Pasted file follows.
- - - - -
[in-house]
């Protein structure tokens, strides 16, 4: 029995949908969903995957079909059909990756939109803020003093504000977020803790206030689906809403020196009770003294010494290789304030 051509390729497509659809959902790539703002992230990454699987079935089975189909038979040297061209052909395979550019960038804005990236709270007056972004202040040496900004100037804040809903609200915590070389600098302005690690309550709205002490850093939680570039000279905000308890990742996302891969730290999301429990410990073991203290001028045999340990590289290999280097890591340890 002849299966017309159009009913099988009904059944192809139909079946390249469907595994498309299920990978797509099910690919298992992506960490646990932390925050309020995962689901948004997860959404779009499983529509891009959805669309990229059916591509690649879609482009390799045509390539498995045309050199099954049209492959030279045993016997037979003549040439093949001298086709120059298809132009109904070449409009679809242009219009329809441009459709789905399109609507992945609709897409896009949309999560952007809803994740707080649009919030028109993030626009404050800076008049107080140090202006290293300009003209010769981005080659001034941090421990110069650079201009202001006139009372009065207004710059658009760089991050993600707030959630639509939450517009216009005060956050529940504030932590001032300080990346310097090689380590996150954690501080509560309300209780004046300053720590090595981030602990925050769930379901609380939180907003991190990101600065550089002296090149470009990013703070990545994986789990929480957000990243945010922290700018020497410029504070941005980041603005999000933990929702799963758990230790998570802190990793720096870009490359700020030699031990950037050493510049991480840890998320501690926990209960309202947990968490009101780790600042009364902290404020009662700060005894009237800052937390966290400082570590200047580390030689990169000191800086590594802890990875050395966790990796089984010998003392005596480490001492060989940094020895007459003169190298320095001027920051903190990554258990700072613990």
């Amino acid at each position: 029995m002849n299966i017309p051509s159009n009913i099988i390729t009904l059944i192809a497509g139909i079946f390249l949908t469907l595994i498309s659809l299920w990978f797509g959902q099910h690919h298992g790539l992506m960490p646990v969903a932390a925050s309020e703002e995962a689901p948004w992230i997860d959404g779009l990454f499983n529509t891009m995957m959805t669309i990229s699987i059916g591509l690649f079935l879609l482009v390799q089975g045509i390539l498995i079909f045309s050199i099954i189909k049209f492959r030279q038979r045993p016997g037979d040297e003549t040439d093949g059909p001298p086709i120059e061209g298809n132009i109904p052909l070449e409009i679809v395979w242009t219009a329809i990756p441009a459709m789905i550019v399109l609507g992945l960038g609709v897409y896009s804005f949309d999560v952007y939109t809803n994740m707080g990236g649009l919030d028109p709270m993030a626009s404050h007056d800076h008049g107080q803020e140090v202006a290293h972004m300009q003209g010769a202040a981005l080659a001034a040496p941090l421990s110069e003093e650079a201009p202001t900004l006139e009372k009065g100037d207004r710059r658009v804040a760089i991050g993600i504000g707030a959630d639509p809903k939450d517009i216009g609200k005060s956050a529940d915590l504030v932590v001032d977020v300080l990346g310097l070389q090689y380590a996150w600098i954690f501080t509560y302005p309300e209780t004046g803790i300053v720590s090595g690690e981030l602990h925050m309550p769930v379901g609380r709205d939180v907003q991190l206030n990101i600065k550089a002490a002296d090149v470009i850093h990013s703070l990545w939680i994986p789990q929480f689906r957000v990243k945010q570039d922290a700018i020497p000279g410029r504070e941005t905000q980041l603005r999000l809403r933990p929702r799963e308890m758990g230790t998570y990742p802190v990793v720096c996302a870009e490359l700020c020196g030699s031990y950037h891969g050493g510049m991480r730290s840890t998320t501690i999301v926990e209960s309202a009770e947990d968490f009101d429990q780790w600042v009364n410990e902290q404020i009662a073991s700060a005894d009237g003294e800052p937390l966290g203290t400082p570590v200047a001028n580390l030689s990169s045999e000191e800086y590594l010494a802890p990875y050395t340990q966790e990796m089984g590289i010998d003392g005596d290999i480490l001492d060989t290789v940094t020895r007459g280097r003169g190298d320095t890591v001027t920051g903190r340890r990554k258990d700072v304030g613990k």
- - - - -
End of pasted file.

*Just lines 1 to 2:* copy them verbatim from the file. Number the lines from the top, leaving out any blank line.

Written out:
[in-house]
């Protein structure tokens, strides 16, 4: 029995949908969903995957079909059909990756939109803020003093504000977020803790206030689906809403020196009770003294010494290789304030 051509390729497509659809959902790539703002992230990454699987079935089975189909038979040297061209052909395979550019960038804005990236709270007056972004202040040496900004100037804040809903609200915590070389600098302005690690309550709205002490850093939680570039000279905000308890990742996302891969730290999301429990410990073991203290001028045999340990590289290999280097890591340890 002849299966017309159009009913099988009904059944192809139909079946390249469907595994498309299920990978797509099910690919298992992506960490646990932390925050309020995962689901948004997860959404779009499983529509891009959805669309990229059916591509690649879609482009390799045509390539498995045309050199099954049209492959030279045993016997037979003549040439093949001298086709120059298809132009109904070449409009679809242009219009329809441009459709789905399109609507992945609709897409896009949309999560952007809803994740707080649009919030028109993030626009404050800076008049107080140090202006290293300009003209010769981005080659001034941090421990110069650079201009202001006139009372009065207004710059658009760089991050993600707030959630639509939450517009216009005060956050529940504030932590001032300080990346310097090689380590996150954690501080509560309300209780004046300053720590090595981030602990925050769930379901609380939180907003991190990101600065550089002296090149470009990013703070990545994986789990929480957000990243945010922290700018020497410029504070941005980041603005999000933990929702799963758990230790998570802190990793720096870009490359700020030699031990950037050493510049991480840890998320501690926990209960309202947990968490009101780790600042009364902290404020009662700060005894009237800052937390966290400082570590200047580390030689990169000191800086590594802890990875050395966790990796089984010998003392005596480490001492060989940094020895007459003169190298320095001027920051903190990554258990700072613990």